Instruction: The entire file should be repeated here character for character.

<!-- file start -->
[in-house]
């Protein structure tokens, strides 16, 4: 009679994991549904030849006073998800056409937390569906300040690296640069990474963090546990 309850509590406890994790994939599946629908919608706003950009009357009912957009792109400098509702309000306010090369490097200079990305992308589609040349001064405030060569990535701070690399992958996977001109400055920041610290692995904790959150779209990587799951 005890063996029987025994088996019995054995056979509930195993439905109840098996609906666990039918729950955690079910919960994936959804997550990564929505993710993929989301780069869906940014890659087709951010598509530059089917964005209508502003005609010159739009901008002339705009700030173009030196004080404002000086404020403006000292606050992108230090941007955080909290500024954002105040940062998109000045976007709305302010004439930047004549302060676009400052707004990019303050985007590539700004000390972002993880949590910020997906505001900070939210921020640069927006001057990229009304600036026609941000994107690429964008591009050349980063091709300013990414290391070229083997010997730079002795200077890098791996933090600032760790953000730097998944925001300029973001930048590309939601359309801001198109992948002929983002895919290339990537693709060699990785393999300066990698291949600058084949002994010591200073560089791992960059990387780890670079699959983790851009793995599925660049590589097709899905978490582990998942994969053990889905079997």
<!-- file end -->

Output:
[in-house]
């Protein structure tokens, strides 16, 4: 009679994991549904030849006073998800056409937390569906300040690296640069990474963090546990 309850509590406890994790994939599946629908919608706003950009009357009912957009792109400098509702309000306010090369490097200079990305992308589609040349001064405030060569990535701070690399992958996977001109400055920041610290692995904790959150779209990587799951 005890063996029987025994088996019995054995056979509930195993439905109840098996609906666990039918729950955690079910919960994936959804997550990564929505993710993929989301780069869906940014890659087709951010598509530059089917964005209508502003005609010159739009901008002339705009700030173009030196004080404002000086404020403006000292606050992108230090941007955080909290500024954002105040940062998109000045976007709305302010004439930047004549302060676009400052707004990019303050985007590539700004000390972002993880949590910020997906505001900070939210921020640069927006001057990229009304600036026609941000994107690429964008591009050349980063091709300013990414290391070229083997010997730079002795200077890098791996933090600032760790953000730097998944925001300029973001930048590309939601359309801001198109992948002929983002895919290339990537693709060699990785393999300066990698291949600058084949002994010591200073560089791992960059990387780890670079699959983790851009793995599925660049590589097709899905978490582990998942994969053990889905079997």